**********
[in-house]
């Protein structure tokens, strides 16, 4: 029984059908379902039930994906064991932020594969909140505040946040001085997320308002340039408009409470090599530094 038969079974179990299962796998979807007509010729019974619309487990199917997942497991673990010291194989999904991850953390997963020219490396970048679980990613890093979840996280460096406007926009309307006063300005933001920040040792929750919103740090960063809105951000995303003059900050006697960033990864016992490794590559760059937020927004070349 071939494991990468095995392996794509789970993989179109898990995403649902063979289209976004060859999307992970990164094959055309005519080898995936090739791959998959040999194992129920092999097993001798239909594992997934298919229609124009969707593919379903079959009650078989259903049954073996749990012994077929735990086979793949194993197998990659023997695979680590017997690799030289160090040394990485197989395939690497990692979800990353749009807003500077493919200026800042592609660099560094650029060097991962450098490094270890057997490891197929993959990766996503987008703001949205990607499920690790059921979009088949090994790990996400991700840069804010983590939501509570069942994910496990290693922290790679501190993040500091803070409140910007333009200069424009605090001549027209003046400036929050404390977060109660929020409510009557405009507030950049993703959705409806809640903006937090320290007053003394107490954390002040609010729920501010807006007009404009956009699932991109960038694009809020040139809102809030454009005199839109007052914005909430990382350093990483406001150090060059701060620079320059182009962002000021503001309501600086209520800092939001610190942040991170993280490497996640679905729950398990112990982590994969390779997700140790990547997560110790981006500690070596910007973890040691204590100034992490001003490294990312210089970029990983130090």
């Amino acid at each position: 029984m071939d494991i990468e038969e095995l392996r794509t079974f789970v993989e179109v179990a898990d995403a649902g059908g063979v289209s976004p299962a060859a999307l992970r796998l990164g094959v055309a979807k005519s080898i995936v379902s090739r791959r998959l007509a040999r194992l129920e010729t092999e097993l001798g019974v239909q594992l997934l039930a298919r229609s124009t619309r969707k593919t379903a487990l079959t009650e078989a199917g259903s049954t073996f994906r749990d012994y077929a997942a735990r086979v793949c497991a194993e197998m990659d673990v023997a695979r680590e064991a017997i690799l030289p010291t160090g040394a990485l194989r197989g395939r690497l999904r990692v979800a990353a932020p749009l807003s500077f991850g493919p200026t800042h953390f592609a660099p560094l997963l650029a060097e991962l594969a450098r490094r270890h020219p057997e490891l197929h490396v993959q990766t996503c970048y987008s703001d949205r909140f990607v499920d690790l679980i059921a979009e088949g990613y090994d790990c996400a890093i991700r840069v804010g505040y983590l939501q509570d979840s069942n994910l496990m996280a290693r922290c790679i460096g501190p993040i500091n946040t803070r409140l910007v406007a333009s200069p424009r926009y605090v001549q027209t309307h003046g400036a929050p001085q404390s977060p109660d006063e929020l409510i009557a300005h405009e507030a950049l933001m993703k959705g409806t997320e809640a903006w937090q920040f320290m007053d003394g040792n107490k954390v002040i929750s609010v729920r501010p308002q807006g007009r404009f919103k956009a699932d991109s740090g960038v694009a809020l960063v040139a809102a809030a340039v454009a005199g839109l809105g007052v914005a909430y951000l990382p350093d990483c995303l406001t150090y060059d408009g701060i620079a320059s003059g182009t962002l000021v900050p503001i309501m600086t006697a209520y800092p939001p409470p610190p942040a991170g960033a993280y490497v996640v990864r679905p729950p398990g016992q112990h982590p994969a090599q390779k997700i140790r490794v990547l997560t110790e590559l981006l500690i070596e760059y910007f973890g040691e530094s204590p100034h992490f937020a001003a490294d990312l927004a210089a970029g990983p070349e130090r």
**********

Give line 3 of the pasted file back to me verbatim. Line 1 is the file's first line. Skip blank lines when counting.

């Amino acid at each position: 029984m071939d494991i990468e038969e095995l392996r794509t079974f789970v993989e179109v179990a898990d995403a649902g059908g063979v289209s976004p299962a060859a999307l992970r796998l990164g094959v055309a979807k005519s080898i995936v379902s090739r791959r998959l007509a040999r194992l129920e010729t092999e097993l001798g019974v239909q594992l997934l039930a298919r229609s124009t619309r969707k593919t379903a487990l079959t009650e078989a199917g259903s049954t073996f994906r749990d012994y077929a997942a735990r086979v793949c497991a194993e197998m990659d673990v023997a695979r680590e064991a017997i690799l030289p010291t160090g040394a990485l194989r197989g395939r690497l999904r990692v979800a990353a932020p749009l807003s500077f991850g493919p200026t800042h953390f592609a660099p560094l997963l650029a060097e991962l594969a450098r490094r270890h020219p057997e490891l197929h490396v993959q990766t996503c970048y987008s703001d949205r909140f990607v499920d690790l679980i059921a979009e088949g990613y090994d790990c996400a890093i991700r840069v804010g505040y983590l939501q509570d979840s069942n994910l496990m996280a290693r922290c790679i460096g501190p993040i500091n946040t803070r409140l910007v406007a333009s200069p424009r926009y605090v001549q027209t309307h003046g400036a929050p001085q404390s977060p109660d006063e929020l409510i009557a300005h405009e507030a950049l933001m993703k959705g409806t997320e809640a903006w937090q920040f320290m007053d003394g040792n107490k954390v002040i929750s609010v729920r501010p308002q807006g007009r404009f919103k956009a699932d991109s740090g960038v694009a809020l960063v040139a809102a809030a340039v454009a005199g839109l809105g007052v914005a909430y951000l990382p350093d990483c995303l406001t150090y060059d408009g701060i620079a320059s003059g182009t962002l000021v900050p503001i309501m600086t006697a209520y800092p939001p409470p610190p942040a991170g960033a993280y490497v996640v990864r679905p729950p398990g016992q112990h982590p994969a090599q390779k997700i140790r490794v990547l997560t110790e590559l981006l500690i070596e760059y910007f973890g040691e530094s204590p100034h992490f937020a001003a490294d990312l927004a210089a970029g990983p070349e130090r």